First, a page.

I had to get to the Toothless Lady. The light would be amazing.

The ice was still shining on the treetops. Good! I shot as I came up to the barn, but I knew I wanted to get up above it. I was hustling.

There. The trashy ailanthus tree that grew up beside her would never look more regal. I marveled, looking at this, at how much siding--how much wood! the barn has lost since I first started making portraits of her. 

Reduced and ragged as she is, I don't think she's ever been more beautiful.  I was gobsmacked by the blue sky showing through her bony back, by the collapse of her upper floor. She is deliquescing before my eyes. 

I left her and climbed higher. Oh my. I hadn't realized her roof was still covered with snow on the north side. 

This, this. This is what I came for. For the ragged clouds, the snow-covered roof, the black maw of the Toothless Lady, for the snowy road stretching off into the distance. That road that I walk, the distance I cover without even thinking about it. It's that distance, the miles I put on the chassis, that gives me peace of mind. And I get to look at this in the bargain. 

It's quite a deal. 

Higher and higher I climbed. 

Walking these Appalachian hills is a bit like flying. You can get so high above a scene, you're your own drone. 
I expect to always be my own drone. 

You might have to click on some of these to truly appreciate them. Go ahead and run through them all. I'll be here when you get back. 

Glistening sassafras tops. 

And looking into the sun? Dazzling, ravishing. I was a kid in a candy shop, with something beautiful at every turn.

As per usual, I took so durn many photos they wouldn't all fit in one post. This one, written on planes bearing me to the spectacular San Diego Birding Festival. And I've only just grabbed the time to edit and post it. Stay tuned. And thank you for seeing.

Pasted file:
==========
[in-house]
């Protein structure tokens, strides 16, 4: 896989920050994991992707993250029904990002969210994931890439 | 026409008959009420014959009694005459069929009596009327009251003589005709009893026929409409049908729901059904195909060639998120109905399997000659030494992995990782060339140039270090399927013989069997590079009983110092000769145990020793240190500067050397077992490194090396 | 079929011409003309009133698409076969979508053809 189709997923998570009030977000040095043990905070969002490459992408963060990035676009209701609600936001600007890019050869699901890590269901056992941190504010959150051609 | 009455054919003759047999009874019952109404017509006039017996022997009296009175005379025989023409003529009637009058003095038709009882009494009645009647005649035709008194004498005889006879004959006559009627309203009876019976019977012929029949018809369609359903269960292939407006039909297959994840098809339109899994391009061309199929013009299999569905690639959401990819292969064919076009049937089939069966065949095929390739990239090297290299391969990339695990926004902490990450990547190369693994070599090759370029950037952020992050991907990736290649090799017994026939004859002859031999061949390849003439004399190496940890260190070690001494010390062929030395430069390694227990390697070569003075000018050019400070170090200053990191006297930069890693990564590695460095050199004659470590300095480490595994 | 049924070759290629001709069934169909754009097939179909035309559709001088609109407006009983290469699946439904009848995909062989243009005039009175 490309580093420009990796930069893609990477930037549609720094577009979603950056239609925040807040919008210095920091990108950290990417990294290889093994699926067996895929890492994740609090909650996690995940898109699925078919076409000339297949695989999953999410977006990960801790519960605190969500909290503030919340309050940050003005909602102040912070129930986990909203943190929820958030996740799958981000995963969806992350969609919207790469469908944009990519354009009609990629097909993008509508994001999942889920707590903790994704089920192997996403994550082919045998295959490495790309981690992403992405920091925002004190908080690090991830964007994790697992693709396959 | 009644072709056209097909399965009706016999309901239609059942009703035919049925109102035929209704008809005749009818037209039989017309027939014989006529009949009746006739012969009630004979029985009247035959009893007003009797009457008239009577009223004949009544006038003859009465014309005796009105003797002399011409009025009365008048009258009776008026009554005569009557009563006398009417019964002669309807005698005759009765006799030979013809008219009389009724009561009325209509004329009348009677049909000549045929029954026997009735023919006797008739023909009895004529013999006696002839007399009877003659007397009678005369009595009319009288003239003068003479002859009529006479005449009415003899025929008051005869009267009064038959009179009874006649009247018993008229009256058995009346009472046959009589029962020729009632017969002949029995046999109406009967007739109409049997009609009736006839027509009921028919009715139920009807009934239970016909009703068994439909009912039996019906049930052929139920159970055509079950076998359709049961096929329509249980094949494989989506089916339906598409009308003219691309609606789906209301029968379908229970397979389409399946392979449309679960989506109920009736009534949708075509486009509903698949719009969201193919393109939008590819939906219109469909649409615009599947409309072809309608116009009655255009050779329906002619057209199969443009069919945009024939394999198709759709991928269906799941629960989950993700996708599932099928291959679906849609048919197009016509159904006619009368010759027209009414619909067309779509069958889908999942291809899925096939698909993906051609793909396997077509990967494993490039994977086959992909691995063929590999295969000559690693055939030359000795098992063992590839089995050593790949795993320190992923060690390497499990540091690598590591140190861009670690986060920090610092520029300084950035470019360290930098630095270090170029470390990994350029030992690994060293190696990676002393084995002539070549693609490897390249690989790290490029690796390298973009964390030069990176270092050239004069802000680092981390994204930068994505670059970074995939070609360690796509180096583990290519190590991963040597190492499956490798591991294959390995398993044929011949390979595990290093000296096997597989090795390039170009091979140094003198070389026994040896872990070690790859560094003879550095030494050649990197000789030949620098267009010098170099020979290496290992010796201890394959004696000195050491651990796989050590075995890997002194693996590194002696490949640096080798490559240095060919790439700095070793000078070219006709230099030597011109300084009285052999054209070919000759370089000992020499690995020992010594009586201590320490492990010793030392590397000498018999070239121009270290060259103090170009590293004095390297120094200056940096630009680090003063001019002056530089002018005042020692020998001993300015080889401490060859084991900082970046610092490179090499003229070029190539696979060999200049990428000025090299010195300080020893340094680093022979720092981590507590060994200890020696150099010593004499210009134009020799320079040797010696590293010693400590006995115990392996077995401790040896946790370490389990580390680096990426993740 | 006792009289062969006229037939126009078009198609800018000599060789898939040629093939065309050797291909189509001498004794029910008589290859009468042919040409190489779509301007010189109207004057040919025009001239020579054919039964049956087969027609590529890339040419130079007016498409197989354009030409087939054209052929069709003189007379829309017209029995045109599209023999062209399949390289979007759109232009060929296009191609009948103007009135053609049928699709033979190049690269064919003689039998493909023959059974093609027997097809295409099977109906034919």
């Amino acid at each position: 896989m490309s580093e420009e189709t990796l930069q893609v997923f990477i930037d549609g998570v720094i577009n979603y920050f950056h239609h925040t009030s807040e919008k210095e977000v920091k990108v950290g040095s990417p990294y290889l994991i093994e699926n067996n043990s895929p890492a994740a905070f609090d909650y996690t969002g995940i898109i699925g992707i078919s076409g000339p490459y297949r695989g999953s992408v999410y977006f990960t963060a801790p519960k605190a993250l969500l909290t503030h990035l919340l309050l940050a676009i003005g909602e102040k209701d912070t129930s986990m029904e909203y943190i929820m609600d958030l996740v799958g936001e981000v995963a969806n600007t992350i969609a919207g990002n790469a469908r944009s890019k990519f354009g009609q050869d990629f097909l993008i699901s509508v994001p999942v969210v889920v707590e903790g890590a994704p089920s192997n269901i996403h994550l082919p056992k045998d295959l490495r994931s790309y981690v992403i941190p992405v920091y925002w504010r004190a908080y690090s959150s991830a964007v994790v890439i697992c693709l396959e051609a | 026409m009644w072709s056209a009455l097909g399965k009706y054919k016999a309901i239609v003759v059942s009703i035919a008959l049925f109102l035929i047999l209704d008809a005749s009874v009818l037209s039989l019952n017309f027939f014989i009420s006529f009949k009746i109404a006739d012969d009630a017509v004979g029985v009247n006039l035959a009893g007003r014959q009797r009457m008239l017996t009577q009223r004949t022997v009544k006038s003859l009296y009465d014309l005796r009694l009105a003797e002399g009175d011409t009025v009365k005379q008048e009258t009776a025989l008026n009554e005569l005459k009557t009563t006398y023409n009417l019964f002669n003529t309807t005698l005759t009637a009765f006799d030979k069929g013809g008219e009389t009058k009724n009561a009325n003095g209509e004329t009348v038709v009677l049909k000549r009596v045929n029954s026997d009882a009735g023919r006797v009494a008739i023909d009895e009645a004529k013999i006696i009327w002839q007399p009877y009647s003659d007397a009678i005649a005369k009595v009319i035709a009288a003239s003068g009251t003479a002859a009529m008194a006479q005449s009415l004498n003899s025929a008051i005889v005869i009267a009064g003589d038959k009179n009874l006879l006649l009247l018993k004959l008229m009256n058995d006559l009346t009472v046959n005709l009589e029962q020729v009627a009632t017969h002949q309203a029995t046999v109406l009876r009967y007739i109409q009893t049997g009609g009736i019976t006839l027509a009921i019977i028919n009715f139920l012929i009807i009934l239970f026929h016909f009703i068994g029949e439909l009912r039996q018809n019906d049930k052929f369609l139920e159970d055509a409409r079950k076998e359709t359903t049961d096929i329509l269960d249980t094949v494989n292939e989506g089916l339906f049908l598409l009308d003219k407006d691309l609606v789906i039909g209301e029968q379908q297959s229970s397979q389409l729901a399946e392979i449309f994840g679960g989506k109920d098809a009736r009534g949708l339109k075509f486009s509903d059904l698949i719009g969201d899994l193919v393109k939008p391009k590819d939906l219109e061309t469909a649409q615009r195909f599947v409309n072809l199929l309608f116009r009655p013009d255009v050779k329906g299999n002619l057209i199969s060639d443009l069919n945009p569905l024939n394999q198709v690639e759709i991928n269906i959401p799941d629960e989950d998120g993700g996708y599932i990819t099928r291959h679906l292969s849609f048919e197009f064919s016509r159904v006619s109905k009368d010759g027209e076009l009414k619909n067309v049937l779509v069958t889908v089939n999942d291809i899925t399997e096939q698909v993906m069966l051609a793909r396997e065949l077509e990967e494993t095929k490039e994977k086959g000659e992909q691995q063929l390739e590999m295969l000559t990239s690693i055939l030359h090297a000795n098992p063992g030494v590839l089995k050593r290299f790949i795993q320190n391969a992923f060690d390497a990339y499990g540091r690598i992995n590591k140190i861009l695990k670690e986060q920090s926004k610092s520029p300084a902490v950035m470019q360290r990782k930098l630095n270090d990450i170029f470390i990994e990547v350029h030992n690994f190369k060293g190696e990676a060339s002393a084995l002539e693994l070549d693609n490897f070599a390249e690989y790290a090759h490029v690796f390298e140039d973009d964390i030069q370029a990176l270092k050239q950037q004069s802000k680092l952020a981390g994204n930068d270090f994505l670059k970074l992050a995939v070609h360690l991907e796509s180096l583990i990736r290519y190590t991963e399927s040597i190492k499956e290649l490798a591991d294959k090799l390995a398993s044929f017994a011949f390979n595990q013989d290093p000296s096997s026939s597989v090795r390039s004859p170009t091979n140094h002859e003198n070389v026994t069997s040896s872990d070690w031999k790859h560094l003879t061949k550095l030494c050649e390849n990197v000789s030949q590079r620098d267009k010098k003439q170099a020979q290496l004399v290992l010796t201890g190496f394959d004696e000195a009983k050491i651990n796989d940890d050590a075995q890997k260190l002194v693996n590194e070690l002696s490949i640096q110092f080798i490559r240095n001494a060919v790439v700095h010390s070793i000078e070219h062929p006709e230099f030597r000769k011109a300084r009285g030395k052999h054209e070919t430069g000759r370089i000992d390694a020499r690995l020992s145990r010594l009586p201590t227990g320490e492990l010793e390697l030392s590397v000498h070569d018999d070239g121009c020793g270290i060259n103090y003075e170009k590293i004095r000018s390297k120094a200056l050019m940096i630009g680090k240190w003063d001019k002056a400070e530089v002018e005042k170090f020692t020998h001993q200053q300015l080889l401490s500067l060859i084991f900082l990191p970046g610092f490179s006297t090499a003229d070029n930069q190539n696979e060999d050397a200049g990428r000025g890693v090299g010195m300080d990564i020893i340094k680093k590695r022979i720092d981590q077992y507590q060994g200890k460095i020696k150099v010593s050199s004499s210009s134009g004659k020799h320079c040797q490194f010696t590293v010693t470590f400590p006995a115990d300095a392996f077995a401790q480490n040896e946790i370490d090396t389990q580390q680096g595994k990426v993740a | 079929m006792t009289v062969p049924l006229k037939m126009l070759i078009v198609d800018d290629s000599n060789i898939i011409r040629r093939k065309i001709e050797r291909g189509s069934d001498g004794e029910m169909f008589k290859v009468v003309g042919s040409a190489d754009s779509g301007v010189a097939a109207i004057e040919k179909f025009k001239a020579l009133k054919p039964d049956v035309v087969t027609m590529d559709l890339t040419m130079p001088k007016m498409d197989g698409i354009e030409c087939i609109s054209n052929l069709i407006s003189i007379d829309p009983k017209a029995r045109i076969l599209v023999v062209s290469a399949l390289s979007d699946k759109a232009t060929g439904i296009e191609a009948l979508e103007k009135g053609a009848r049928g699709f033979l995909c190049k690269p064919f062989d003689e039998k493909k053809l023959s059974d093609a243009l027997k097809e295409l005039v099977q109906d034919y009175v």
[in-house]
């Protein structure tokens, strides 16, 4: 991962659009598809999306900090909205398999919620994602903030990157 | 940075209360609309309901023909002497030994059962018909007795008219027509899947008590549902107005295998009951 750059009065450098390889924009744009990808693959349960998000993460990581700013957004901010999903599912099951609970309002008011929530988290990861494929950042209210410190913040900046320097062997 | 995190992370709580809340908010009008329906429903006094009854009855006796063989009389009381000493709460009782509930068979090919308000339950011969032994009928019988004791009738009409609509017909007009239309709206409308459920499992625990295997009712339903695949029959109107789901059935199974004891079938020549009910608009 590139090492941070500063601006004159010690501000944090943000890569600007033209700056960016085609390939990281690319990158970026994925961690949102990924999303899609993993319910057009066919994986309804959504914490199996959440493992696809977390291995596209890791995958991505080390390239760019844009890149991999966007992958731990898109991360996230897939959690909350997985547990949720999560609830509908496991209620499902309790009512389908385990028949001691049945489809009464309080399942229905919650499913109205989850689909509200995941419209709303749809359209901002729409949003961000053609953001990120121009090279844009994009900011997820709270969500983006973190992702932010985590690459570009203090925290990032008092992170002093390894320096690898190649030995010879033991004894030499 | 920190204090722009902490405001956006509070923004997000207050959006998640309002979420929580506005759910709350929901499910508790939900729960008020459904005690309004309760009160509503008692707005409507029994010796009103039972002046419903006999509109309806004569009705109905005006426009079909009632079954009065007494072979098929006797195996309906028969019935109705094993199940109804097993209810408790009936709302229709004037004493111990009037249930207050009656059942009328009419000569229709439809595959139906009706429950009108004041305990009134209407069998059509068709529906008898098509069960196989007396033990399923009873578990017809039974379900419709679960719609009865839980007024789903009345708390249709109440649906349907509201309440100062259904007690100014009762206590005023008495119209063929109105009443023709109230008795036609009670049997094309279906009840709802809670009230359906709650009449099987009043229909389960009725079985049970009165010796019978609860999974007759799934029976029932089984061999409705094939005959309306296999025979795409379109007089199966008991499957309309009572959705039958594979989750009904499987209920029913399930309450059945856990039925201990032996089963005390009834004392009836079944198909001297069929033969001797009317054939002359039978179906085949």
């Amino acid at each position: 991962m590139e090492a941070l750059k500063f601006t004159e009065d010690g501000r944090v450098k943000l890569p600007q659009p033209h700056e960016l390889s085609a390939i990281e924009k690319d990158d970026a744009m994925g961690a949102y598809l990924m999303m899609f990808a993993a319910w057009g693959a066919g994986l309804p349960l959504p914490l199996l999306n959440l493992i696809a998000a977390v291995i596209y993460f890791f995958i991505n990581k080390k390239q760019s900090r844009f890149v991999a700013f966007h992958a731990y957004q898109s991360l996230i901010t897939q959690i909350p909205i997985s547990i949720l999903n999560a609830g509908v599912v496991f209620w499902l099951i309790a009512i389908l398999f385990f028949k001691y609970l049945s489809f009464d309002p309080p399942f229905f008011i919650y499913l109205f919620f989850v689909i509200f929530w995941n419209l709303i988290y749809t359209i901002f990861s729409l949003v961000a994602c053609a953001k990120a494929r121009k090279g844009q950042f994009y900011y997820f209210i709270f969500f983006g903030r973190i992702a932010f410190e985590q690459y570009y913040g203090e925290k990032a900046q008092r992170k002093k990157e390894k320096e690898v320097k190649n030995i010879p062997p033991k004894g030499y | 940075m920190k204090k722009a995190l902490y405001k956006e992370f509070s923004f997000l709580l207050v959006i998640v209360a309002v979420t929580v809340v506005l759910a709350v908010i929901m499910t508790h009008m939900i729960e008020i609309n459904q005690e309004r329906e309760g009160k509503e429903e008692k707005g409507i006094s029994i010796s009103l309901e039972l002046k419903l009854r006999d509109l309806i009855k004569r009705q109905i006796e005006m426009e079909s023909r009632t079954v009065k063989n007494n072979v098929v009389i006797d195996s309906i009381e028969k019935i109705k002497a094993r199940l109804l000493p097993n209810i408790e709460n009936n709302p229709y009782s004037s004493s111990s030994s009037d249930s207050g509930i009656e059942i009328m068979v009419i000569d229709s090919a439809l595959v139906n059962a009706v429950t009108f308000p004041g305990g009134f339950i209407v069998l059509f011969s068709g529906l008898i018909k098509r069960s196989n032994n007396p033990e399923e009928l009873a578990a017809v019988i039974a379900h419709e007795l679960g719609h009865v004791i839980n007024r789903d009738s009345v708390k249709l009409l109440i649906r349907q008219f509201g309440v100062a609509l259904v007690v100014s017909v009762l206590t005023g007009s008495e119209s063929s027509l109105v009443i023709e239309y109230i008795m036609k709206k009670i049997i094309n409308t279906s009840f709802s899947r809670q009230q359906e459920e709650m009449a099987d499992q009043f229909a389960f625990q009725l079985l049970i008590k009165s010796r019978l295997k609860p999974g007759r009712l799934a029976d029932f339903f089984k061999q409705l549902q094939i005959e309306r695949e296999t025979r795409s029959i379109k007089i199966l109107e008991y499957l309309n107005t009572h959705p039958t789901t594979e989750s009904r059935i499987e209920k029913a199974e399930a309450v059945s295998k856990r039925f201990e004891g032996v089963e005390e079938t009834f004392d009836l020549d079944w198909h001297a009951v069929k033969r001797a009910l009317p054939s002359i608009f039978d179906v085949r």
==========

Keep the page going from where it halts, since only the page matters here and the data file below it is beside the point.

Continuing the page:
Robins in February

Sunday, February 18, 2018


We're drowning in Ohio. The Ohio River is predicted to crest at 38.3' (down from 39.5' (ohhhh noooo) on Sunday afternoon. Watching the predictions, which mean the world to those affected, has been nervewracking. They keep revising them upward, and the latest jump (9 pm Saturday) was a durn foot!! Up here on the ridgetop, it's a minor inconvenience not to be able to get into town by our usual routes, but in Marietta, it's disastrous. Days of deluge have turned my yard into a pond and flooded our route into Marietta. I tried to talk Liam through a route to town on Friday so he could help evacuate the boathouse where he rows crew.  I sent him down some iffy muddy roads and inadvertently got him hemmed in by quickly rising water on either side of him, albeit a couple of miles apart. Couldn't go forward, couldn't go back. He, with one bar of 4G on which to communicate. Me, in intermittent text contact with him, back home, frrrreeeeakkking out.  Bill had to jump in his car in town and find a route so he could come down by a back road over a ridge and lead Liam out. That was my quick, lovely nooner panic attack--thinking of my kid surrounded by milk-chocolate creek water with nowhere to go. On the phone afterward, Bill said, "When things like this happen, you can't panic."